• Join over 1.2 million students every month
  • Accelerate your learning by 29%
  • Unlimited access from just £6.99 per month

English Describing a place (Waking up)

Extracts from this document...


How effective are the opening and closing chapters of 'Great Expectations' by Charles Dickens. Closing Chapter (59) The closing chapter of Great Expectations is sets eleven years after the previous chapter Pip returns to his childhood home, the forge where Joe and Biddy have settled. Before this, Pip had been working abroad in the 'East' with Herbert. This suggests that Pip is now a working man getting on steadily who is able to pay off his debts independently, in contrast to when he was a gentleman who owned money. Pip is delighted to find that Joe and Biddy had a son who they have named after him. This suggests Joe harbours no bad feelings towards Pip despite how Pip had treated Joe in London. "And sitting on my own little stool looking at the fire, was - I again!" The warm atmosphere of Joe's family contrasted to Chapter 2, where Pip was living a miserable child-hood, raised "by hand" by his sister. Pip takes young Pip for a walk to the church-yard to "talk immensely, understanding one another to perfection." ...read more.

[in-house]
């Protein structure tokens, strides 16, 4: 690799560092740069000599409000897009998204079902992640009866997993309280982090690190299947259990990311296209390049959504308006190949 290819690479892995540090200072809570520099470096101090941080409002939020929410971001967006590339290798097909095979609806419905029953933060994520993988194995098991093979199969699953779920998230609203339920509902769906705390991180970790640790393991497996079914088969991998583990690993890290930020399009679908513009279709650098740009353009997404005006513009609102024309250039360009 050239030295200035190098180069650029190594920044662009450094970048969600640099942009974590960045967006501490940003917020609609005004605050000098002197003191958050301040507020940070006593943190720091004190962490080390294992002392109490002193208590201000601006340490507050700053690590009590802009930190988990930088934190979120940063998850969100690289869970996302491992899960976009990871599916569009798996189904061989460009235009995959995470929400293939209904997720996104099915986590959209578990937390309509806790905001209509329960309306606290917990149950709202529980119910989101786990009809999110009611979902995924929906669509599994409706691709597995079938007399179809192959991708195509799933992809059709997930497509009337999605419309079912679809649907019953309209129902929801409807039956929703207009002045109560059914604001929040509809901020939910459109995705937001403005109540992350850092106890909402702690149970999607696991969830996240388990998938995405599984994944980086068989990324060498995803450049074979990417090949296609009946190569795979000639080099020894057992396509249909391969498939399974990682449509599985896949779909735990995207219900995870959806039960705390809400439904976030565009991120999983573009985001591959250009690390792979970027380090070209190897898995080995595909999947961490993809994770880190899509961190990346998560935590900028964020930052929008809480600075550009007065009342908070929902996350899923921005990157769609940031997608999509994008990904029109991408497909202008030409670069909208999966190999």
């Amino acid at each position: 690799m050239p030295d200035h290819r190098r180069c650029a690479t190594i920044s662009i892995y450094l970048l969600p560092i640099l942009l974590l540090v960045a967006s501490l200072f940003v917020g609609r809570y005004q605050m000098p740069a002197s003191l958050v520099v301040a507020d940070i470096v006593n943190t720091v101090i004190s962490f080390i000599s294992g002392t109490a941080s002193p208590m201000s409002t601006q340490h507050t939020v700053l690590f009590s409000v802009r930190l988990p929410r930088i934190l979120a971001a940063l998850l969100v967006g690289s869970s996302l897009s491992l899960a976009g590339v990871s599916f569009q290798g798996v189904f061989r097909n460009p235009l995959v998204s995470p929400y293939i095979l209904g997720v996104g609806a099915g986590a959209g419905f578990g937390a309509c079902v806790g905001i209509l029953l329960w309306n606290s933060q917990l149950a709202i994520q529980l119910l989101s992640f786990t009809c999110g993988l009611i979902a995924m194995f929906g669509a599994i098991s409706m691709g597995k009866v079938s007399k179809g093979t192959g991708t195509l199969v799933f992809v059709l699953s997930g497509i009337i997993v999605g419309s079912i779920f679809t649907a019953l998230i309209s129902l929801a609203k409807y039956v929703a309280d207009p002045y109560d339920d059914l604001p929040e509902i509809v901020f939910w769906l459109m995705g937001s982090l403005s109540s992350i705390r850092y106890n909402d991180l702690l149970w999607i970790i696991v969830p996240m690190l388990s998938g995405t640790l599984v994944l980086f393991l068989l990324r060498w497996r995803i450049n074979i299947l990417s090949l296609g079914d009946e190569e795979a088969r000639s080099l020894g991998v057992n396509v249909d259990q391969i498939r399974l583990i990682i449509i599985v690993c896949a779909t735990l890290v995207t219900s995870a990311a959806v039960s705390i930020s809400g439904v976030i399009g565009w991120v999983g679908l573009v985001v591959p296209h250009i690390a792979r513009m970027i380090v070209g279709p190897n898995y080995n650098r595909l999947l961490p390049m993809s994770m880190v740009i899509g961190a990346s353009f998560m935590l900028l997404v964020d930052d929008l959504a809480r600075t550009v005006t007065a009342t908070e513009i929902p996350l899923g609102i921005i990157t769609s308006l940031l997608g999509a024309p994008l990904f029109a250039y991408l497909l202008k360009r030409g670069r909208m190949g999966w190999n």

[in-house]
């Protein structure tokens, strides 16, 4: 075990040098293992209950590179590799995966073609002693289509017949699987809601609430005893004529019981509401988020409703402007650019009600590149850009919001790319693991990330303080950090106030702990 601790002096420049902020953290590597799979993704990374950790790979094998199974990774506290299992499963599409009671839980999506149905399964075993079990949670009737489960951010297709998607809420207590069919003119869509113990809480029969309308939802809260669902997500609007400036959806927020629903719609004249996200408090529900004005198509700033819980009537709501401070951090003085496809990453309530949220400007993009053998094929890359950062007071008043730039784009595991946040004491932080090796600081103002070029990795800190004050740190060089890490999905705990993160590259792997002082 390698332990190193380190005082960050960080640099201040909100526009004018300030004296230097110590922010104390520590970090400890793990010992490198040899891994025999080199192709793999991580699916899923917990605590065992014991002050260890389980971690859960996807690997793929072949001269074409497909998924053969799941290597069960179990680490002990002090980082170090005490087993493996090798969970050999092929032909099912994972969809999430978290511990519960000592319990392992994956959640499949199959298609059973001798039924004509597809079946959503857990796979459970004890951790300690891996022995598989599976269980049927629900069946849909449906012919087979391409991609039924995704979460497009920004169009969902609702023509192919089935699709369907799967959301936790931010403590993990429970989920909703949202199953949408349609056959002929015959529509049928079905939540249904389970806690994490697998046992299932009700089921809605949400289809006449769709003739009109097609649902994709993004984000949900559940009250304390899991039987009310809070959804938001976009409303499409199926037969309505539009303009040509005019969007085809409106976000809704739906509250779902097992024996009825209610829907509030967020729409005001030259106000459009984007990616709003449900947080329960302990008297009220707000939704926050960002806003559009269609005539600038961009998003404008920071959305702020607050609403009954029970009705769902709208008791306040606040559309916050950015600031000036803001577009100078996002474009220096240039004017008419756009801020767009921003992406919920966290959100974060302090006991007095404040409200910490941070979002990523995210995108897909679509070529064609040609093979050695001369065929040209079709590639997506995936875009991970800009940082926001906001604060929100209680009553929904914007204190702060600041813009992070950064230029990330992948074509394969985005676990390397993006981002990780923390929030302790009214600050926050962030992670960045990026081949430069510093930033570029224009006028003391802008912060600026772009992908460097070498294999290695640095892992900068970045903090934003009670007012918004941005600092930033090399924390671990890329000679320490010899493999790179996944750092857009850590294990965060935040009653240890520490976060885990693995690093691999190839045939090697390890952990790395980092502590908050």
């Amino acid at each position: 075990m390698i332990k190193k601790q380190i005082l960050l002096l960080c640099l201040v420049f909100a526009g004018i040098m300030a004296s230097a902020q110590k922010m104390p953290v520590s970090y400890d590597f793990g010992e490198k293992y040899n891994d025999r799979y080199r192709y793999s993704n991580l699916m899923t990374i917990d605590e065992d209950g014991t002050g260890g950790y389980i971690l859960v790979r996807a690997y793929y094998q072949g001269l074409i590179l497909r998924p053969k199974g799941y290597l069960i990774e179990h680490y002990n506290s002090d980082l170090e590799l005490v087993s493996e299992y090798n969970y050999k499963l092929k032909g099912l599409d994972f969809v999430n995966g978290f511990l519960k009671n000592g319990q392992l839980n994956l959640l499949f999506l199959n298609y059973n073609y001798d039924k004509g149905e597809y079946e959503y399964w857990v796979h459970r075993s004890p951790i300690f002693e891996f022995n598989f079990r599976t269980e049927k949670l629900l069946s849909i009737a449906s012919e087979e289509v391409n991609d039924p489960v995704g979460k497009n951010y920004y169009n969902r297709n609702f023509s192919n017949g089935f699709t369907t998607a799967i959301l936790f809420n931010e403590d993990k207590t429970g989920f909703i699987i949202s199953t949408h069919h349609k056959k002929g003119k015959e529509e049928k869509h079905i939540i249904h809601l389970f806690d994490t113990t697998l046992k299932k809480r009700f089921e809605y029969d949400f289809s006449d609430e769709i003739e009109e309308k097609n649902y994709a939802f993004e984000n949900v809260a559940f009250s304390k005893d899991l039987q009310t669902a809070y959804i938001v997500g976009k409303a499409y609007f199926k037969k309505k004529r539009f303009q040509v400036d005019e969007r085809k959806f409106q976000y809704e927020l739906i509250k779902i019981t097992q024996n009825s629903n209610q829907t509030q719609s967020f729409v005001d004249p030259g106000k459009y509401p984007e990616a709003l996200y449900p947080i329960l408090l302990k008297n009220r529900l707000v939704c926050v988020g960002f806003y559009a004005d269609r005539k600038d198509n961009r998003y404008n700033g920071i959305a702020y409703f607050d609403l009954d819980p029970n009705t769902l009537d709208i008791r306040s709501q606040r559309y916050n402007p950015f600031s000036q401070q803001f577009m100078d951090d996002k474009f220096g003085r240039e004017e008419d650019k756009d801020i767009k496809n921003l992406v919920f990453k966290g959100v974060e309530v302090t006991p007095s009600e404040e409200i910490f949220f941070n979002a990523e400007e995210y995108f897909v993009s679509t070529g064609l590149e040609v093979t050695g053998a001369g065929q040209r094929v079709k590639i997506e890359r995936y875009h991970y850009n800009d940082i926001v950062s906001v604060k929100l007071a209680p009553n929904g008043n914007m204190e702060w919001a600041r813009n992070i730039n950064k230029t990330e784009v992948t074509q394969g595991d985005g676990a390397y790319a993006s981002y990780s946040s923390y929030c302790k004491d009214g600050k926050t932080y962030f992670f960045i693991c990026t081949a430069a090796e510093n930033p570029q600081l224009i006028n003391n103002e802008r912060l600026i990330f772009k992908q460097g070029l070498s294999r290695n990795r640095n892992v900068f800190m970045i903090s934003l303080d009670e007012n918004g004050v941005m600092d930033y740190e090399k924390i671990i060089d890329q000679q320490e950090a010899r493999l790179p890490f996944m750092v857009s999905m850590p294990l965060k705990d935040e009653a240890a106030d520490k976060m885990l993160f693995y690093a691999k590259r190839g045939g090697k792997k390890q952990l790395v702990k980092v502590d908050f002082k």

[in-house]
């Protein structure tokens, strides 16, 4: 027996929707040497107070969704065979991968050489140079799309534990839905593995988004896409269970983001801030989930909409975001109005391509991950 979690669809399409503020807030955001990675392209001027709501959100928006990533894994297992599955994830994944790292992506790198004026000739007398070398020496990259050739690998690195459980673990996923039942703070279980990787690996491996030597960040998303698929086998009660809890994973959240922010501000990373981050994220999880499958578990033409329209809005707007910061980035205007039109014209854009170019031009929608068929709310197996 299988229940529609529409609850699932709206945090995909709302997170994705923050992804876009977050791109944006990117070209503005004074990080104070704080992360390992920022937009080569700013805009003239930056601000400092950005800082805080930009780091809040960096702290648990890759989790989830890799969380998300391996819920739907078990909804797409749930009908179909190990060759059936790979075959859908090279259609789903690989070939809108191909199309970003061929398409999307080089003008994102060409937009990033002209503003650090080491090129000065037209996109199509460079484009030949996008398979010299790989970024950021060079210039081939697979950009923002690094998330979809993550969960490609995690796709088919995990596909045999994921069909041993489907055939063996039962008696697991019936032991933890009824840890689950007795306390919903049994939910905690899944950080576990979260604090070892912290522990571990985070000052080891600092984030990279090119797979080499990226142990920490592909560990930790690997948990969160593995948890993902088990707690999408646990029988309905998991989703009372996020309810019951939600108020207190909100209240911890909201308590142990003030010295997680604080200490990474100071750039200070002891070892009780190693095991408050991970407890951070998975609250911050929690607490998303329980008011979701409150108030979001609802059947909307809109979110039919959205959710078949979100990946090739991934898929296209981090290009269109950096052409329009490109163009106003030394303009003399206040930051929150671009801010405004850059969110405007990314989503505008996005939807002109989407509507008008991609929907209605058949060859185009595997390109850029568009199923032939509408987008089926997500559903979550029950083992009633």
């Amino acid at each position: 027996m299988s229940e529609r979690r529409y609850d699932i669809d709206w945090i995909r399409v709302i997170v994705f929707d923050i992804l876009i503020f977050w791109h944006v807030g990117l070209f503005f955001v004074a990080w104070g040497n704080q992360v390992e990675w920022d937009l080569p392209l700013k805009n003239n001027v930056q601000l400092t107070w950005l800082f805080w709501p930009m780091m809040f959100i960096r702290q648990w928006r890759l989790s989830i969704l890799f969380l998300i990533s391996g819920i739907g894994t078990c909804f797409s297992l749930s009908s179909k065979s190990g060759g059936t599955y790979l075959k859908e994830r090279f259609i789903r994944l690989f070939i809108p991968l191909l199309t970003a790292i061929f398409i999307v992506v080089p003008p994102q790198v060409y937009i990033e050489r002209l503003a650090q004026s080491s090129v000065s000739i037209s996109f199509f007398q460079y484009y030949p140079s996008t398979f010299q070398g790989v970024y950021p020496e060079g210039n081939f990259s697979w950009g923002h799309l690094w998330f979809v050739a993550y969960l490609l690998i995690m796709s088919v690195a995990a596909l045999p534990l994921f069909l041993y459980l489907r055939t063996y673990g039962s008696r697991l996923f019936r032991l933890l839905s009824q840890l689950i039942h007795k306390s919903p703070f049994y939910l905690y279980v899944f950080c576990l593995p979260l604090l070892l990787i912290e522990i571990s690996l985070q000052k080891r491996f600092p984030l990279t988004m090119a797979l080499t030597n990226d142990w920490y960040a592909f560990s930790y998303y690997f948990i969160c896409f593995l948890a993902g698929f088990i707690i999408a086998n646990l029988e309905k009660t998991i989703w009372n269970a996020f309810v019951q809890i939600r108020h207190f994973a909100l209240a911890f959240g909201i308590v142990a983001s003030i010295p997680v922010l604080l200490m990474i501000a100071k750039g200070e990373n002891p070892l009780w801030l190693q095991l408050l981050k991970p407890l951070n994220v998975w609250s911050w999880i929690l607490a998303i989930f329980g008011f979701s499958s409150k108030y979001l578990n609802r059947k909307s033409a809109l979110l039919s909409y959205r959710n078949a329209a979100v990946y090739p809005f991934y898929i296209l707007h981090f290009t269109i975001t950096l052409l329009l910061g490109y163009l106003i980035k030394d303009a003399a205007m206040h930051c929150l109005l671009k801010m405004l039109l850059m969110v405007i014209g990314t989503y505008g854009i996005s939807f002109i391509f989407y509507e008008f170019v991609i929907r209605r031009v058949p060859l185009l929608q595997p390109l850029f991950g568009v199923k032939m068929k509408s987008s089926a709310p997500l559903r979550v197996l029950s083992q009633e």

Pip had heard and knows that Estella has led a most unhappy life" with Drummle, whom she purposely and 'confidently' married to wreak revenge on men: to "break men's heart," but ironically, becomes the victim being heartbroken. Drummle "used her with great cruelty" and suggests he married Estella just for greed for wealth "avarice" and also greed for "pride" for his obsession with status. They had been separated and later Drummle had died because of ill treating a horse. This reflects his use of "brutality" and "meanness" to get what he wants and ironically this had led to his death. As Pip arrives at Satis House, the house and brewery have gone and only the old garden wall remains. In this Chapter, Dickens hints of hope. For instance, "I saw that some of the old ivy had struck root anew, and was growing green on the low quiet mounds of ruin," suggesting time is updating itself and the present, the new root is replacing the past, the old ivy. In contrast to the dark and bleak atmosphere in the opening chapter, here, in the concluding chapter "stars were shining beyond the mist, and the moon was coming, and the evening was not dark." ...read more.